But we were very glad last evening (November 21, 2008) to have joined a large and enthusiastic audience at the Shewan Recital Hall on the Roberts Wesleyan campus for a recital by baritone Jeffery McGhee and michael-landrum2pianist Michael Landrum. We know Dr. Landrum well — there’s there’s no finer pianist in these parts — but somehow we had missed performances by Dr. McGhee till now.

Their program was sacred pieces, more of them familiar than not. Dr. McGhee has a marvelously rich baritone voice, heard to full effect on Mendelssohn’s “If With All Your Hearts,” with which he opened the recital, and on Aaron Copland’s “Zion’s Walls,” which we especially enjoyed. We were favorably struck with a new piece entitled “Himself,” composed by Daniel Barta in a style that reminded us of popular sacred songs from a century ago. Like the two performers, Barta is on the Roberts Wesleyan faculty.

Dr. McGhee has an exceptional physical presence, relaxed and expressive, no doubt attributable to his work in musical theater. His gestures and body language significantly enhance his vocal performances. He seemed to be one with his pianist as to how these pieces should be interpreted; Dr. Landrum consistently anticipated his vocalist’s use of rubato and his dynamics.

samuel-coleridge-taylorWe were especially intrigued with two piano solo pieces with which Dr. Landrum gave his vocalist a chance to rest halfway through the recital. The composer was the African-Englishman Samuel Coleridge-Taylor (1875-1912), and the pieces were from an obscure collection of arrangements of folk hymns — just the sort of off-the-beaten-track repertoire that Dr. Landrum delights in bringing to the light of day. We recognized the melody of “Didn’t My Lord Deliver Daniel”; we also liked very much the unfamiliar southern folk song “Let Us Cheer the Weary Traveler.”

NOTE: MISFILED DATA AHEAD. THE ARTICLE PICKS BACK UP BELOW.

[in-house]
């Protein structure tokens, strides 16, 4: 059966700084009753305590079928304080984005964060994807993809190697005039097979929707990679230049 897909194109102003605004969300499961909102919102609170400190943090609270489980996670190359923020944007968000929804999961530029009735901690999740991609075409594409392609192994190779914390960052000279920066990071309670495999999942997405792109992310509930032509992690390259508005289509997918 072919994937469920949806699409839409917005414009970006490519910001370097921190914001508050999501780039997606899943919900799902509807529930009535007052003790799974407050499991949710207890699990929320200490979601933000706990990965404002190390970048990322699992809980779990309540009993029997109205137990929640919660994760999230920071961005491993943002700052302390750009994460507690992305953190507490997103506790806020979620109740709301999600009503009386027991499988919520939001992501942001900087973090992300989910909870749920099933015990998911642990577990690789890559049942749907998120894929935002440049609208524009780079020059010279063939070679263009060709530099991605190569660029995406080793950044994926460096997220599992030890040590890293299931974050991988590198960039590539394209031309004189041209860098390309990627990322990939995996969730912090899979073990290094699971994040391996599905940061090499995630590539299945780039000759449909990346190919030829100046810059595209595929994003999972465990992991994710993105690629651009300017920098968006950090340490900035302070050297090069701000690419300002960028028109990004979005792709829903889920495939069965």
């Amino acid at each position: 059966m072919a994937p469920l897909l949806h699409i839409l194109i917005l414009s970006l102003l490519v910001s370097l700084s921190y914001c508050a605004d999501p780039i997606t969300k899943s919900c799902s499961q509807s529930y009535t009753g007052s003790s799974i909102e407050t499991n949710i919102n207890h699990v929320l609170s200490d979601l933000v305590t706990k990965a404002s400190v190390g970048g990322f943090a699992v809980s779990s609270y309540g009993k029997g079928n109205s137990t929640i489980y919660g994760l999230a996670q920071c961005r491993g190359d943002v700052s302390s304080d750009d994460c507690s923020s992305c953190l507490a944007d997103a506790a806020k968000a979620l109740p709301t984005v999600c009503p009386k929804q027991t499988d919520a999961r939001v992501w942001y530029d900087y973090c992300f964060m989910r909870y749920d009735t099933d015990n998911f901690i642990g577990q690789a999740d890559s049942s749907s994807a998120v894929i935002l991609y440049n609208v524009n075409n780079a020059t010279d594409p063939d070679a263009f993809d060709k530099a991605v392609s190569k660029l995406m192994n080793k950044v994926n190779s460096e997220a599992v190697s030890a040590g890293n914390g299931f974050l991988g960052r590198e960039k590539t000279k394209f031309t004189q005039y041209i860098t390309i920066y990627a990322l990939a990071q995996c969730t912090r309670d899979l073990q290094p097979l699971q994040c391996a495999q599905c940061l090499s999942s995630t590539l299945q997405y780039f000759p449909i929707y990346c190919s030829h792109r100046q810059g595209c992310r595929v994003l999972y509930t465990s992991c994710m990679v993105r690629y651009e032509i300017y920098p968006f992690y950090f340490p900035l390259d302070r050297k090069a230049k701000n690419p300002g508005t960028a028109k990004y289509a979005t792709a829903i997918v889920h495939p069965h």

George Grosz’s The Wanderer at the Memorial Art Gallery: a connection?

Grosz: The Wanderer

One of my favorite paintings at Rochester’s Memorial Art Gallery is George Grosz’s The Wanderer. It’s a sobering image of a man carrying a cane and clutching his coat to his chest as he trudges through a wilderness mire, fleeing explosions and fire behind him. The picture was painted in 1943, during World War II, ten years after George Grosz fled Hitler’s Germany.

Julius von Leypold: The Wanderer